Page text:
PRESIDENT CALVIN COOLIDGE - DIPLOMATIC APPOINTMENT SIGNED 05/22/1925 CO-SIGNED BY: FRANK B. KELLOGG - HFSID 78882
CALVIN COOLIDGE Document recognizing Britain's appointment of a Consul for the Panama Canal Zone, also signed by Secretary of State Frank Kellogg Diplomatic Appointment signed: "Calvin Coolidge" as President, "Frank B. Kellogg", 20x17. Washington, D.C., 1925 May 22.
Sale Price $1,760.00
Document recognizing Britain's appointment of a Consul for the Panama Canal Zone, also signed by Secretary of State Frank Kellogg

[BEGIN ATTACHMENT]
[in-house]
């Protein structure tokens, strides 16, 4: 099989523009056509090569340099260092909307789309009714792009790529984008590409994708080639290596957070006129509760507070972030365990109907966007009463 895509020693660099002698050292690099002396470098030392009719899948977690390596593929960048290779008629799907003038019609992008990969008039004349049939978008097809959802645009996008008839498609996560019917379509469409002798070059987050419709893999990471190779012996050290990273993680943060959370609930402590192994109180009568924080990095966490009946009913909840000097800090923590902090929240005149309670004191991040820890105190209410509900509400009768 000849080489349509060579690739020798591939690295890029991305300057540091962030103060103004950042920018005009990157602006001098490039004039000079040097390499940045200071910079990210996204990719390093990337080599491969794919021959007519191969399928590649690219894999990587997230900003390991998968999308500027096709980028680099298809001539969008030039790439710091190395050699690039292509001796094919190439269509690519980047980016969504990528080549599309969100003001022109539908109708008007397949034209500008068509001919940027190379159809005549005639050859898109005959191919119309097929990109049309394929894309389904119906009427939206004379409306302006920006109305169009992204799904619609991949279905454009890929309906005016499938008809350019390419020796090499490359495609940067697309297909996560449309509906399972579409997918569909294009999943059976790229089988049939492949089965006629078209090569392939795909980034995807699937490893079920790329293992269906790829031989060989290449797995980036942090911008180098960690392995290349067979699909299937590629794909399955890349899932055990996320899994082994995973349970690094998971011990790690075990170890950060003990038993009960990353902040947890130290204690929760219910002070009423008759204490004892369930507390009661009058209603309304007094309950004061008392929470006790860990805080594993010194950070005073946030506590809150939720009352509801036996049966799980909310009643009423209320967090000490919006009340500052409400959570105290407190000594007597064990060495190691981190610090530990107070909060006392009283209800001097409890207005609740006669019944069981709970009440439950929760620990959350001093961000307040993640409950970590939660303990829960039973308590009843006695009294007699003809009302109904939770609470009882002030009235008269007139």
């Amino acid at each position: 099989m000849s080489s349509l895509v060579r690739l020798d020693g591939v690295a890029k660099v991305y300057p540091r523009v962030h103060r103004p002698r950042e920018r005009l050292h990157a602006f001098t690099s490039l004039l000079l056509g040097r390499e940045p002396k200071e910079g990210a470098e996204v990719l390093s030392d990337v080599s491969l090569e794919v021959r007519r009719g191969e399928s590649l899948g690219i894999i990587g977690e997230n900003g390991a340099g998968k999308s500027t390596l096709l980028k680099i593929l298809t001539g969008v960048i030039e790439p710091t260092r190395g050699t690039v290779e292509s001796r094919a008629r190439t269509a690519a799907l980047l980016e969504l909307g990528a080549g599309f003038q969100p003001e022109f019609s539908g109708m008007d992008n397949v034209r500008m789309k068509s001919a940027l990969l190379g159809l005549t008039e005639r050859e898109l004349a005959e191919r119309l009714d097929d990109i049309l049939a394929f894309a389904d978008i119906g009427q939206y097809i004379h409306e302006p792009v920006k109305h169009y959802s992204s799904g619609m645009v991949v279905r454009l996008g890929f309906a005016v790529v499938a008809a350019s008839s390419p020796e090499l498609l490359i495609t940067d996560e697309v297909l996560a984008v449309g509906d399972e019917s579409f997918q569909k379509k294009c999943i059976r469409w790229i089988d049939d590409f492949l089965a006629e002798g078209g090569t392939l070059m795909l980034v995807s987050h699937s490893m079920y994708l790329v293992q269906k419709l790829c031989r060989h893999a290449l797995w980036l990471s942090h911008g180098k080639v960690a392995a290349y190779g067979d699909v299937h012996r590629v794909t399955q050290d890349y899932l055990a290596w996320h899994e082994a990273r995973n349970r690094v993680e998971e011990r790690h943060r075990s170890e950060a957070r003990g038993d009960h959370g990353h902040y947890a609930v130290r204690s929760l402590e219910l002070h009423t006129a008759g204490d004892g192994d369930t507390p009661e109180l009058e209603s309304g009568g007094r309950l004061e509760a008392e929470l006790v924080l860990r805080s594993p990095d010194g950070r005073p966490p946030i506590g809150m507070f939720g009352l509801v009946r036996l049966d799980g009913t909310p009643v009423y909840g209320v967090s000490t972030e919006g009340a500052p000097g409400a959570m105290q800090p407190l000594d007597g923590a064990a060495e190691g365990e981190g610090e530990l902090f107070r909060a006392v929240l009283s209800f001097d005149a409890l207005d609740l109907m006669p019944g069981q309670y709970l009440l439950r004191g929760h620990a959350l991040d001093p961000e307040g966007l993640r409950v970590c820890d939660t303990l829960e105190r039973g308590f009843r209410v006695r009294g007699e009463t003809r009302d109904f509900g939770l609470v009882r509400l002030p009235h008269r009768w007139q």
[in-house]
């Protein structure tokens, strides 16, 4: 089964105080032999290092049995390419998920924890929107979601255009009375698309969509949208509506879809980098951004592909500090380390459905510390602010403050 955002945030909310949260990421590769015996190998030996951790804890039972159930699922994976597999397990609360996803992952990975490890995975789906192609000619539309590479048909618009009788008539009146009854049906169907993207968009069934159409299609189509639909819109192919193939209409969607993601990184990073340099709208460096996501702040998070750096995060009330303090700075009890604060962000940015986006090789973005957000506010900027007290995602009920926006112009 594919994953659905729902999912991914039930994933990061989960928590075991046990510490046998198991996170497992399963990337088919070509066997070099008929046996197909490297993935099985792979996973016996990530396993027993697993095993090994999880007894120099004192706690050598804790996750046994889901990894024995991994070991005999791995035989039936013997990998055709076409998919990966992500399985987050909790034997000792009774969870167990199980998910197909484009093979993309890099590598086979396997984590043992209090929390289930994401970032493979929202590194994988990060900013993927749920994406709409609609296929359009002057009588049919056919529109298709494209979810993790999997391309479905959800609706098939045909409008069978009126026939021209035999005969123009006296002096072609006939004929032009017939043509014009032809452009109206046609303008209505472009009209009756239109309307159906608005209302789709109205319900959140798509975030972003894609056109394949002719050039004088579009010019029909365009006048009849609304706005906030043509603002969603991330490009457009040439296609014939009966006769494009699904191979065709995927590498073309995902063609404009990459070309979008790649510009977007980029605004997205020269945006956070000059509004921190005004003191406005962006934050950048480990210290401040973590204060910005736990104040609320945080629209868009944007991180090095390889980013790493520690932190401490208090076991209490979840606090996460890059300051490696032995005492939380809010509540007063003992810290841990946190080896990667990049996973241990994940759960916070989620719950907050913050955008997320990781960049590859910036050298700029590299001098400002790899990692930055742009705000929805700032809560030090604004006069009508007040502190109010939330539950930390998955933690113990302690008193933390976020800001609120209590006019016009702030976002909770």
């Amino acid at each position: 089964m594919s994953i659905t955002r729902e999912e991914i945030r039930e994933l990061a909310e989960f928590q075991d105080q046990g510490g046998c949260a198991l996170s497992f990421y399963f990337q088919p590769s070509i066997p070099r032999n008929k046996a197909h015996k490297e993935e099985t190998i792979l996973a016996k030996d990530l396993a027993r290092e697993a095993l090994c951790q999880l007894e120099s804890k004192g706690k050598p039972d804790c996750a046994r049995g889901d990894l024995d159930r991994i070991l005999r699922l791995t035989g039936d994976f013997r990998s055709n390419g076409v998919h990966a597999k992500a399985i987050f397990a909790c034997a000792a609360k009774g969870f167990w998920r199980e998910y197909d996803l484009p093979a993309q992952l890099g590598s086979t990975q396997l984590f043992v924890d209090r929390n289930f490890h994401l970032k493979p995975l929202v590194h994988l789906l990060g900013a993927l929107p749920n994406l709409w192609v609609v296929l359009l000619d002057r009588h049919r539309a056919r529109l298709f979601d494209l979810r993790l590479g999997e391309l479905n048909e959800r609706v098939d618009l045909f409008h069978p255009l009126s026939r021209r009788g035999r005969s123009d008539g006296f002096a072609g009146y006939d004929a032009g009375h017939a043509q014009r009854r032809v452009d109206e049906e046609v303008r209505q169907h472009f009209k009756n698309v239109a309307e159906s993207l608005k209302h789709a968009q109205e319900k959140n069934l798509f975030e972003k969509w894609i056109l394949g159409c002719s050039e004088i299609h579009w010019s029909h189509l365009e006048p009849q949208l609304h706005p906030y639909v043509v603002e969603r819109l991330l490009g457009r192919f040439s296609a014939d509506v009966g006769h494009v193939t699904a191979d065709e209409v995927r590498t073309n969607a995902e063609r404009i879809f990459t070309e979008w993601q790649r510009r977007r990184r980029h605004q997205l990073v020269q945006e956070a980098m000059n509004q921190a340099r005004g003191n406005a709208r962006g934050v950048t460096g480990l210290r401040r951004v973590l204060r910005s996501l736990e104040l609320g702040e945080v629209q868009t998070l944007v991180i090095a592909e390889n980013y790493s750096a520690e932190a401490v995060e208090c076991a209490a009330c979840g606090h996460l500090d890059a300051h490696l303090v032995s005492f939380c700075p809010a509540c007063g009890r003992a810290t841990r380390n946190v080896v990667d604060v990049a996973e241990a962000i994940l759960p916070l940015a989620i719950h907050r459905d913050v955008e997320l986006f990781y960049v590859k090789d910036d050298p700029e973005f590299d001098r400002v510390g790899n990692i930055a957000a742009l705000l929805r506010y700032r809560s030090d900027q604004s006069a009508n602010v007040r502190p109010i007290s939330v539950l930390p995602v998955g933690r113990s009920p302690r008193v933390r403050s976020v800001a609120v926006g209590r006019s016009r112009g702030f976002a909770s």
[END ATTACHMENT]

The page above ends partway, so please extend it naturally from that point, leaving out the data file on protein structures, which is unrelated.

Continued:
Diplomatic Appointment signed: "Calvin Coolidge" as President, "Frank B. Kellogg", 20x17. Washington, D.C., 1925 May 22. Having received satisfactory evidence that Hugh Alexander Ford has been appointed British Consul for the Canal Zone, the President recognizes him as enjoying the powers and privileges of Consuls as allowed by the law of Nations, the laws of the United States, and treaty obligations of Britain and the US. After losing an election for School Committee in 1905, CALVIN COOLIDGE (1872-1933, born in Plymouth, Vermont) never lost another one. He was Mayor of Northampton, Massachusetts (1910-1911), State Senator (1912-1915), Lieutenant Governor (1916-1918), Governor (1919-1920), vice president (1921-1923) and president (1923-1929). He earned a national following during the Boston Police Strike of 1919, when as Governor he declared, "There is no right to strike against the public safety by anyone, anywhere, any time." "Silent Cal," as he was called for his economy of speech, succeeded to the Presidency upon the death of Warren Harding and won election to his own full term in 1924. Despite his taciturn manner, Coolidge gave more press conferences than any President before or since, and was the first to deliver a political speech on radio. How one rates the Coolidge Presidency depends largely on whether one shares his belief in reduced government spending and regulation. Coolidge's Secretary of State from 1925-1929, FRANK B. KELLOGG (1856-1937) was awarded the 1929 Nobel Peace Prize for negotiating the Kellogg-Briand Peace Pact, an agreement signed in 1928 by 15 nations (later agreed to by 64 others) renouncing "war as an instrument of national policy". Kellogg had previously served as a Republican U.S. Senator from Minnesota (1917-1923) and U.S. Ambassador to Great Britain (1923-1925). From 1930 to 1935, Kellogg was an associate judge on the Permanent Court of International Justice, predecessor of the current International Court of Justice, commonly known as the World Court. Edges lightly toned. Notch at top center edge. Lightly creased. Otherwise, fine condition.
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